The biggest payoff would be to see them pursue their dreams and goals – no matter how lofty they may seem.


When customers hire your services, they are getting your personal aesthetic and vision. Some might say that sort of individual focus might prevent growth. How has your personal taste helped and or hindered the growth of your company? How have you used the personalization of the design industry to grow your business?

Admittedly, it IS hard to scale an interior design business, as I can only share my vision and talent with so many customers at a time. This conundrum actually has been the inspiration behind my new chapter. 


I am creating a line of products that encapsulate my style and can be sold to a larger demographic. It will allow for me to reach a much, much broader market.


Overall, though, my personal style has also been a great benefit to my career. I have built a brand on ‘me’; I have a classic, yet somewhat quirky and unique aesthetic that seems to stand out from the masses. From interiors to paper to – now – children’s clothing, I am finding that my customers seek me out because they appreciate my taste – no matter the genre of design. 


Interior design is a well established industry. What are some new, exciting things happening in the interior design world? How do you find new markets and clients? How has technology changed your business?

The world of interior design has changed a lot over the years. Introductions like Pinterest and Houzz have given the general audience access to design ideas and products that were originally limited to designers. On the one hand, it has allowed for better communication tools with clients. On the other hand, it has forced us, as designers, to place a stronger value on our talents and skills.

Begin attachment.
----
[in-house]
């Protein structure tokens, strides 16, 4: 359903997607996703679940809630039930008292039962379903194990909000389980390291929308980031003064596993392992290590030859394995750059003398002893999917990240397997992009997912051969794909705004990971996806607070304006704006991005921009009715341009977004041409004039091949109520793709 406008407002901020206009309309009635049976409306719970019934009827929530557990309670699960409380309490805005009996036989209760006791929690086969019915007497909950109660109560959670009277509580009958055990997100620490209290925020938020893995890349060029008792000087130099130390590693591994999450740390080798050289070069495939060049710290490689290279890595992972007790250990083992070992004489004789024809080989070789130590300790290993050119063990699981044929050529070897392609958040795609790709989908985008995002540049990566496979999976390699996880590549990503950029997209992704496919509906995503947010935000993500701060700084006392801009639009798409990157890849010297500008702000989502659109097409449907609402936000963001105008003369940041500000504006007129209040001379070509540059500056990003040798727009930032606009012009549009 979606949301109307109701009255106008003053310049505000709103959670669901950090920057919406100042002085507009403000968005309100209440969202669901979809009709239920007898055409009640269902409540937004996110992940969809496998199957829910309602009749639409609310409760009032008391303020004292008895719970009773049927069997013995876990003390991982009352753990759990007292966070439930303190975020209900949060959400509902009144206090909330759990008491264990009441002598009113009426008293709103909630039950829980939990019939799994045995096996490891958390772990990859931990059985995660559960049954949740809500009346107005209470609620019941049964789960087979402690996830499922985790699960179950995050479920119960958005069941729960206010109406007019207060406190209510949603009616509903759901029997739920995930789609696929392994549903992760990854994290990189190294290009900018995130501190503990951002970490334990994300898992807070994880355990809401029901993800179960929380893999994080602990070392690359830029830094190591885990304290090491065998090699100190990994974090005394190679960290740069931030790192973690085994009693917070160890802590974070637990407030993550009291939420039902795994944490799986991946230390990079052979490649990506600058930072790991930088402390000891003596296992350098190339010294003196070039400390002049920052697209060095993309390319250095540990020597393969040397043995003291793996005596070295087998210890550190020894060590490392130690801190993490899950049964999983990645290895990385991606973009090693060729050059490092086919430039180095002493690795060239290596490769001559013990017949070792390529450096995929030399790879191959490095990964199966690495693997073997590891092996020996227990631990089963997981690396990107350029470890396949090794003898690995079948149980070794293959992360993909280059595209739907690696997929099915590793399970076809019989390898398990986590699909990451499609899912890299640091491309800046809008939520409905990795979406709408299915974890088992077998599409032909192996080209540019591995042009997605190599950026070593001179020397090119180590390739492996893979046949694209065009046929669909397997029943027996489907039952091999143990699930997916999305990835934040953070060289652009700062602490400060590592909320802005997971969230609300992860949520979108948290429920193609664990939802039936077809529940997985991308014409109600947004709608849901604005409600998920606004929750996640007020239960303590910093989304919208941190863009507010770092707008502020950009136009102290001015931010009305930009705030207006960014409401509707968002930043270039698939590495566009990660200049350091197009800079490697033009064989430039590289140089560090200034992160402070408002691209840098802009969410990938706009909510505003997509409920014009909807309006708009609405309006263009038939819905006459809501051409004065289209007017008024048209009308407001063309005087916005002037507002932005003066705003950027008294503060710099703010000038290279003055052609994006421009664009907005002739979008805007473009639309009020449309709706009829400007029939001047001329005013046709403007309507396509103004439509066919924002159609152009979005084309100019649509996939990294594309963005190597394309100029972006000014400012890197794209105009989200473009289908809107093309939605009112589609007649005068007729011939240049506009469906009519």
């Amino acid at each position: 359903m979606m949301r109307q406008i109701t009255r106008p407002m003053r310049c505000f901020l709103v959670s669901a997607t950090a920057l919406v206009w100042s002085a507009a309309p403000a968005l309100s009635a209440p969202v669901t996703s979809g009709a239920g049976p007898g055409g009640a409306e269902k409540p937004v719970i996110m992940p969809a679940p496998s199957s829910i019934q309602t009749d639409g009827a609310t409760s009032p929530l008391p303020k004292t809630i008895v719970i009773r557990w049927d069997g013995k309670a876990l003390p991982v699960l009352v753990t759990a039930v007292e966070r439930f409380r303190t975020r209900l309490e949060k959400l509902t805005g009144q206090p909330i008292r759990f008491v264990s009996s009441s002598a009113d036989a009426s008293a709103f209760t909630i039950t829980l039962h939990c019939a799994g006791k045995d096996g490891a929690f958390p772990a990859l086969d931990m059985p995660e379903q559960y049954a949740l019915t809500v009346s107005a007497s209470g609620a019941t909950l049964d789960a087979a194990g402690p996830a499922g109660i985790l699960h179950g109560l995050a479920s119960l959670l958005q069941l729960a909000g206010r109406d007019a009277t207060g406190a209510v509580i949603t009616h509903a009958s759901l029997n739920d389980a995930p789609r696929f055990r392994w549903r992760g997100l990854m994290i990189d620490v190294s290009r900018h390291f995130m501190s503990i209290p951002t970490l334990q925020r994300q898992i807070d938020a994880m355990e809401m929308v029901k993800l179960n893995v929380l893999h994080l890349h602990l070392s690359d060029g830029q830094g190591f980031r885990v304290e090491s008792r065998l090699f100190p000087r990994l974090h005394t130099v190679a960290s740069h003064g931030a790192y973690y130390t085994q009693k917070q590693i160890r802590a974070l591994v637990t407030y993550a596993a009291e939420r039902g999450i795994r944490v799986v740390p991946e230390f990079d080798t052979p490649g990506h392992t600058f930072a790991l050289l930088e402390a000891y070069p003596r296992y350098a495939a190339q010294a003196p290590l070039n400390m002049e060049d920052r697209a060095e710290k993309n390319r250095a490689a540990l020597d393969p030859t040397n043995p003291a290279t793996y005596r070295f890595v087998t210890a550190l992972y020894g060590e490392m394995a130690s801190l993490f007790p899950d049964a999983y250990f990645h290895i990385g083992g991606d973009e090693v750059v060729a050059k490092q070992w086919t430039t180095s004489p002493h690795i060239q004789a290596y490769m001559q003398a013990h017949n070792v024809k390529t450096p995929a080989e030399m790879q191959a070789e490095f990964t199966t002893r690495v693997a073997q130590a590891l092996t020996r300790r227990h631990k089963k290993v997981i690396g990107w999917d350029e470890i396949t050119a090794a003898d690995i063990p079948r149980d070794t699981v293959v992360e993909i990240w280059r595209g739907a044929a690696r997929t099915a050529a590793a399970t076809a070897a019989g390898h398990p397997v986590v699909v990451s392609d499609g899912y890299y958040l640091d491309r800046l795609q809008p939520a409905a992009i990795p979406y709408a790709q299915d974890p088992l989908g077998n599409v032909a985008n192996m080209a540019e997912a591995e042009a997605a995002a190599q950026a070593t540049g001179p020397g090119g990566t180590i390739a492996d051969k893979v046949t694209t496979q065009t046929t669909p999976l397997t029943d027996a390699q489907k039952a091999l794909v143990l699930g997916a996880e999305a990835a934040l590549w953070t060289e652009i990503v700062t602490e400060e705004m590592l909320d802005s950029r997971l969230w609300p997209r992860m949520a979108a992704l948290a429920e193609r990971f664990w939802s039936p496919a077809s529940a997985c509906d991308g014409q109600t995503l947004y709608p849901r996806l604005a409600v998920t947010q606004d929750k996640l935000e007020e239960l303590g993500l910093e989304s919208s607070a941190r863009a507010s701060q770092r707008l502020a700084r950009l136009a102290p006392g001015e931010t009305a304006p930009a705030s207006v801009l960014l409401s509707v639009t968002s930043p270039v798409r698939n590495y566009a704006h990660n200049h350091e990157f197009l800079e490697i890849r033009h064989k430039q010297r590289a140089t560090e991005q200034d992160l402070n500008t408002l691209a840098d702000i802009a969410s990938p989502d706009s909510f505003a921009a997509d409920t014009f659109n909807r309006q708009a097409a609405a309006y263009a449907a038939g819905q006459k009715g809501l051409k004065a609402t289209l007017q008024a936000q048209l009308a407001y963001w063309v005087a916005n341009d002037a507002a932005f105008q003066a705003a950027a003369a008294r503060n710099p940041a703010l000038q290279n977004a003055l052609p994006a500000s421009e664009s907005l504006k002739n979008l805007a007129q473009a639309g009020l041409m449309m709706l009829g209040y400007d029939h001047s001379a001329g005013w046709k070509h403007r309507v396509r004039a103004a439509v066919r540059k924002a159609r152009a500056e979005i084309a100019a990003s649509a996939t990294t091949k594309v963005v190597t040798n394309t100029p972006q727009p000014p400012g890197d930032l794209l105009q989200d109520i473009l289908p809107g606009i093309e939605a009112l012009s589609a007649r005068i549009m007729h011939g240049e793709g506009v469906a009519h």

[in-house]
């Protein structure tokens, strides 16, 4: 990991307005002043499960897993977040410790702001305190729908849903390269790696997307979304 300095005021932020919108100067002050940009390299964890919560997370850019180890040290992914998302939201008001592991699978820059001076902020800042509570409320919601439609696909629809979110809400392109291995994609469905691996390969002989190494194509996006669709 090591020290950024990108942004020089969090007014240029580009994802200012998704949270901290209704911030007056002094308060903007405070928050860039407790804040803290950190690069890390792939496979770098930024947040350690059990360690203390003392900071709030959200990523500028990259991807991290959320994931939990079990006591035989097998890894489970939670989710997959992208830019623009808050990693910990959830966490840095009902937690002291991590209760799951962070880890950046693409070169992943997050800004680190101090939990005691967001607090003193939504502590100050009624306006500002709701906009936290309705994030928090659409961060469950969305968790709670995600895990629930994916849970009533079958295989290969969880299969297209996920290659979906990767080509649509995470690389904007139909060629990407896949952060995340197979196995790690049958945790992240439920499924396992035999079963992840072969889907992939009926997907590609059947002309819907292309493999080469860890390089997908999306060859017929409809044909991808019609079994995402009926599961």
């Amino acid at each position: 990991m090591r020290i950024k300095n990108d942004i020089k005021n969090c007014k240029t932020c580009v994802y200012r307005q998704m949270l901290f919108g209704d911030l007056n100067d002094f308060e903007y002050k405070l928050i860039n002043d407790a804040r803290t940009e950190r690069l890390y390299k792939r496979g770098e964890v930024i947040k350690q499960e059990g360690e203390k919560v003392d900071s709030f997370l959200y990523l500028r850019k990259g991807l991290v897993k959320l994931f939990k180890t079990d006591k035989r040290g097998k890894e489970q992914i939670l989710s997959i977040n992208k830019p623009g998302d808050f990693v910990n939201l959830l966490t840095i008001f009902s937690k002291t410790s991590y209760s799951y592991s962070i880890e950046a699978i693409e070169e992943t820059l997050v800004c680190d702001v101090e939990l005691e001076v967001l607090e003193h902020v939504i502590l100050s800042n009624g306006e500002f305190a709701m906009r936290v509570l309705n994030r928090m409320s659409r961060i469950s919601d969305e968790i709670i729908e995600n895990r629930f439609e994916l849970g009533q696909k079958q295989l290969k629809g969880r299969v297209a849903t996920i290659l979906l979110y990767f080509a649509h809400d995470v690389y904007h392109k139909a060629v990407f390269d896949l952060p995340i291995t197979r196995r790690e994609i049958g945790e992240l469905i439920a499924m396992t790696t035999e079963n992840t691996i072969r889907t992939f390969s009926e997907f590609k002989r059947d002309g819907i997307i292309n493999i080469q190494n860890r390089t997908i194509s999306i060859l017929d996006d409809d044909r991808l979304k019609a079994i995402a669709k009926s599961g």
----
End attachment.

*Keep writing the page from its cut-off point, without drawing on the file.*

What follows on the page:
We’d love to learn more about transitioning your business to operating under the Castle Design umbrella. How has this helped your business? What have you had to do differently?

The move to Castle Design has been one of the best decisions I made for myself as a business owner. 


The model at this firm is unique and allows for me to still operate my design business autonomously. I have an incredible boss who encourages self-growth and places tremendous value on supporting our needs. At Castle, I am backed by a full staff: project managers, office staff members and a strong leadership team. I now spend my days working as my best self, which is that of a designer. My clients are lucky to receive more attention, as I am not spending extra hours pushing through issues that are not my strong suit. 


I’m able to work more efficiently, which has also allowed for more reasonable work hours. With the ‘extra’ time I have in the calendar, I can focus on my ‘chapter two’ and spend real, quality time with my family. 


My biggest asset is to be a product of my mother and grandmother. Their senses of style were entirely unique, and they gave me a perspective that has encouraged uniqueness and confidence.


Your mother and grandmother were also designers. How have the women in your life influenced you and your business? How do you support and influence other women and women entrepreneurs?

My biggest asset is to be a product of my mother and grandmother. Their senses of style were entirely unique, and they gave me a perspective that has encouraged uniqueness and confidence. 


When it comes to encouraging and supporting other, female entrepreneurs, my biggest hope is that I can share my story. Every one of us who embarks on starting a business faces challenges, and I have learned to embrace mine. There have been many failures, but also many successes. Each one has put me where I am today. Those are the stories I hope to share, as there is power in knowing you are not alone in this journey. 


We heard you’re up to something new! Can you give us any insider info on what you’re up to next?

While the details of my ‘something new’ are still to be released, I am happy to share that I am entering the world of childrens wear. I found that there is something missing in the market, and I am eager to share more in the near future!